The walk actually goes along a ridge above the glacier, so you're looking down on the glacier, and ahead Base Camp starts to appear in the distance. From the ridge you can also see the top of Everest – we were imagining all the expeditions (which take exactly the same route we have) approaching Base Camp and looking up at the top, and the notorious Khumbu icefall. It's really evocative.

View of the Khumbu ice fall

View of the Khumbu ice fall

Most people are apparently quite underwhelmed by base camp, but I was quite emotional when we got there. True, you can't see the top of Everest, but you can see the ice fall and the start of the route, and it's very powerful just to be there in that spot. Bloody freezing too though – so we had a few photos and a biscuit, then headed back up the ridge as the light started to fall. Incredible.

group at base camp

group at base camp

On the way back we had a bit of a scare because you walk through a rockfall area – all the rocks that the glacier has pushed up out of the valley are on a slope that leads up hundreds of metres away from the ridge we were walking on. Out of nowhere, something set off a rock fall and some pretty big rocks came flying down. Even Sudip our Sherpa guide was spooked, and he ran back (as did we all). Luckily it was just ahead of us on the path. We found the strength to walk a bit faster after that!

Back at Gorak Shep we were in for a cold night – and a 4am start to summit Kala Patthar the next morning…

Posted by teamgb 22:32 Archived in Nepal Comments (0)

Trek trekking

The start of our trek, in which we survive a landing at the world's most dangerous airstrip, get our first view of the world's highest mountain, and get possibly the world's worst food poisoning…

Early on the Saturday morning we set off for Kathmandu airport for our flight to Lukla which is the entry point for all treks in the Everest region (unless you want to add an extra six days to your walk in which case you can trek in). Walking was starting to seem like a better idea when we saw the plane (a sixteen seater twin-otter plane fans).



The flight was, frankly, terrifying. Very loud, very tiny plane, everyone is packed in and you can see straight through to the cockpit. They do brilliantly still have a glamorous stewardess who brings round cotton wool for your ears, but can't really get to anyone and has to sit at the back looking bored for the flight. Having left Kathmandu though, we did get our first view of some white capped peaks.

The landing was the worst bit. All of a sudden the plane just drops down and the runway fills the windscreen like a wall of concrete (I'm told… I had my eyes closed like any sensible person). At the last minute the pilot brought the nose of the plane up and it was admittedly a very soft, if very short landing. We'd arrived in the Himalayas!


At the airport we met our Sherpa guides, Puncha and his son Sudip, along with our two porters, Prakash and Ksumba who were going to carry out bags. These guys are amazing – they literally ran up and down the mountain doing everything possible for us, we definitely couldn't have done it without them.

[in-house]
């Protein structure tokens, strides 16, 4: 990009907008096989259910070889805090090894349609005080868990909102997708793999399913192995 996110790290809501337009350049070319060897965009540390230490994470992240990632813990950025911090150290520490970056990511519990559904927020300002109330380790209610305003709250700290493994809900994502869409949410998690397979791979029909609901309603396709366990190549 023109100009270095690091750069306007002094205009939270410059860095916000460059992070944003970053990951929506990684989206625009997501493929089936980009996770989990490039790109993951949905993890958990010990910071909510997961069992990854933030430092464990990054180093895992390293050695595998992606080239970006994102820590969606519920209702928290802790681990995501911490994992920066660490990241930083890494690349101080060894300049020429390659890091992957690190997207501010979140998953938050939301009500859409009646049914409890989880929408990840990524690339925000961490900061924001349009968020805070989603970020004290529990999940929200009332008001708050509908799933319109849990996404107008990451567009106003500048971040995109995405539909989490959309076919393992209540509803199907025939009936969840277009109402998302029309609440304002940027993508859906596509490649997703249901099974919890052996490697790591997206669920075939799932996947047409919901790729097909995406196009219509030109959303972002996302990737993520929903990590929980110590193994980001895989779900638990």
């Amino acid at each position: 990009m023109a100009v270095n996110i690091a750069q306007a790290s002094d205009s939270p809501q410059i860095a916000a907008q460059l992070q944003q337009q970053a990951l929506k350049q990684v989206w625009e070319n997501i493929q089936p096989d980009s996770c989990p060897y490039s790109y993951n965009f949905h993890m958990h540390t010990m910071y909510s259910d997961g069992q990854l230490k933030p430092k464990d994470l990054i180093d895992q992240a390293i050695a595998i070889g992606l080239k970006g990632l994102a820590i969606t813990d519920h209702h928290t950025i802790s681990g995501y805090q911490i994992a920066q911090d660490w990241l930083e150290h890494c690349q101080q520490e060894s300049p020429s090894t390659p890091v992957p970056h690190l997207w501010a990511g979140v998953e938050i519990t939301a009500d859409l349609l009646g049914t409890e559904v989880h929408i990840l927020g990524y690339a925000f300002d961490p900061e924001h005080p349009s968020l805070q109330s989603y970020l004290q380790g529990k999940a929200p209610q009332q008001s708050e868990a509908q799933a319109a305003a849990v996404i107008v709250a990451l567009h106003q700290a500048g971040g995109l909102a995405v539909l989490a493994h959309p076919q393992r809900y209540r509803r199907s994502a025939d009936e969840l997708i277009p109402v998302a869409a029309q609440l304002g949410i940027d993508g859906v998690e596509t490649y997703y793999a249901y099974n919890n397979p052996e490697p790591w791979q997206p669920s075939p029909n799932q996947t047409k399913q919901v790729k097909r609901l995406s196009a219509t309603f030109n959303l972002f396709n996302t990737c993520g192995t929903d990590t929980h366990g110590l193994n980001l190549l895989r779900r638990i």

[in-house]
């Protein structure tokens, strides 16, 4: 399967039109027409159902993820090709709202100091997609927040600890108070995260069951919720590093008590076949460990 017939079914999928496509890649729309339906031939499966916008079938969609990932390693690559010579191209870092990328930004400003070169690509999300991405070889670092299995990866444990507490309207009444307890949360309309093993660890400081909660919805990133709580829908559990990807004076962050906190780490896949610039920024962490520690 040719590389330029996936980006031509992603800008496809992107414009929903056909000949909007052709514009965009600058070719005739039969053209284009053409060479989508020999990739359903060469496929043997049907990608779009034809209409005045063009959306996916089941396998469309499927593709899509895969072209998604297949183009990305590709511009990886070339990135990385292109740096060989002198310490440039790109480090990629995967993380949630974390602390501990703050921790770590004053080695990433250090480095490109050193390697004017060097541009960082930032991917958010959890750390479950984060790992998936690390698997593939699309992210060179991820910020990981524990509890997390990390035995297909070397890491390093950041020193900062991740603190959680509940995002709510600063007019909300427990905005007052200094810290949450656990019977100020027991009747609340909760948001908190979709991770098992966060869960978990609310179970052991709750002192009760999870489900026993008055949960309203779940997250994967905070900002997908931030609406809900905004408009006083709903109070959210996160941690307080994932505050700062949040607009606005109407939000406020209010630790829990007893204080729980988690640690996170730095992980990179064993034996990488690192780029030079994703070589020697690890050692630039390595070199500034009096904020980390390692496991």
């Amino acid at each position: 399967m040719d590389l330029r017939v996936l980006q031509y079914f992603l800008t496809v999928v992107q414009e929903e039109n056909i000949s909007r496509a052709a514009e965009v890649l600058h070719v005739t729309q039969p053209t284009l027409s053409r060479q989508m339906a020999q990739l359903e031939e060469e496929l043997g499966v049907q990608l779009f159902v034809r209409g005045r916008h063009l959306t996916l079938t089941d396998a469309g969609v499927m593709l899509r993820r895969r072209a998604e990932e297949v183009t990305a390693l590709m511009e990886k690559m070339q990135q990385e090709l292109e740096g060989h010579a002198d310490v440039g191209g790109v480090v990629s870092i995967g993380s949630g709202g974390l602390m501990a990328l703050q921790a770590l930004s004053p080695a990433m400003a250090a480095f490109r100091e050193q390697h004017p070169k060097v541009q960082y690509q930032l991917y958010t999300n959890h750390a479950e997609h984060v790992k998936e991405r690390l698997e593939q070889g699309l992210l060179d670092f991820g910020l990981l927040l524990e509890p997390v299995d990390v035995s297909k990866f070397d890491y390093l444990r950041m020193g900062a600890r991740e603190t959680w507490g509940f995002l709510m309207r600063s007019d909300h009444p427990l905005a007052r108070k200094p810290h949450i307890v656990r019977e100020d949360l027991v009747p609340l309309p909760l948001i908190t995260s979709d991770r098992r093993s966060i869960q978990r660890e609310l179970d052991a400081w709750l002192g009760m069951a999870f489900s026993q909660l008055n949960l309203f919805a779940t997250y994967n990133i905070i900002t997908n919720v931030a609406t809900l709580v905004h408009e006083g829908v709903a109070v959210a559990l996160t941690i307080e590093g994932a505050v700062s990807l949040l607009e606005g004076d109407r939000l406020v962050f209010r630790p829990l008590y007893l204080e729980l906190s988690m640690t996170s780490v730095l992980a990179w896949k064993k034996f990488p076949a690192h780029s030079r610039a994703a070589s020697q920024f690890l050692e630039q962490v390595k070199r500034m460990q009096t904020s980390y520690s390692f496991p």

The first day was just an afternoon's trek to a village called Phakding, which is actually lower than Lukla at 2600m. In the lodge that night, they played us a DVD of Into Thin Air (if you haven't read the book – it's all about people dying in the mountains – inspirational).

The second day was a full day's trek to Namche Bazzar – including an epic 3 hour climb up to Namche itself. Dad and Marcus had both got food poisoning the night before so it was a very long, dusty and painful three hours.

Namche itself is almost a metropolis compared to some of the other villages we stayed in – full of trekking lodges, trekking shops and bakeries. Lots of apple pie. We met a few groups on their way down who told us horror stories about the route ahead – including one group of thirteen where only three of their group had made it. Again - inspirational.

I won't bore you all with the details of every day (not least because I was so sick for the next two days I can't really remember it – food poisoning while trekking is pretty miserable!) but a typical day on the trek goes like this:

7am: Wake up call – a cup of black tea from a smiling Sudip is almost enough to get us out of our sleeping bags
7:30am: Breakfast – as much as you can force yourself to eat
8am: Set off for the morning's trek which was normally about 3-4 hours. Bearing in mind that at altitude, we were sometimes walking at less than one mile and hour up hill – you're out of breath after four steps
11:30am: Lunch time, by which point we were starving and needing to shovel down more food
12:15: Set off for afternoon trek
4pm: Arrive at the night's lodge and order dinner
6pm: Dinner – shovel more food
7pm: Bedtime – in layers of thermal underwear, sleeping bag liner, down sleeping bag, blanket and hot water in a water canister (some nights it was at least -10!)

So basically, eat, walk, eat, walk, try and keep warm for the night. Brilliant!

Will post more about our summit days in next post…

Posted by teamgb 22:30 Archived in Nepal Comments (0)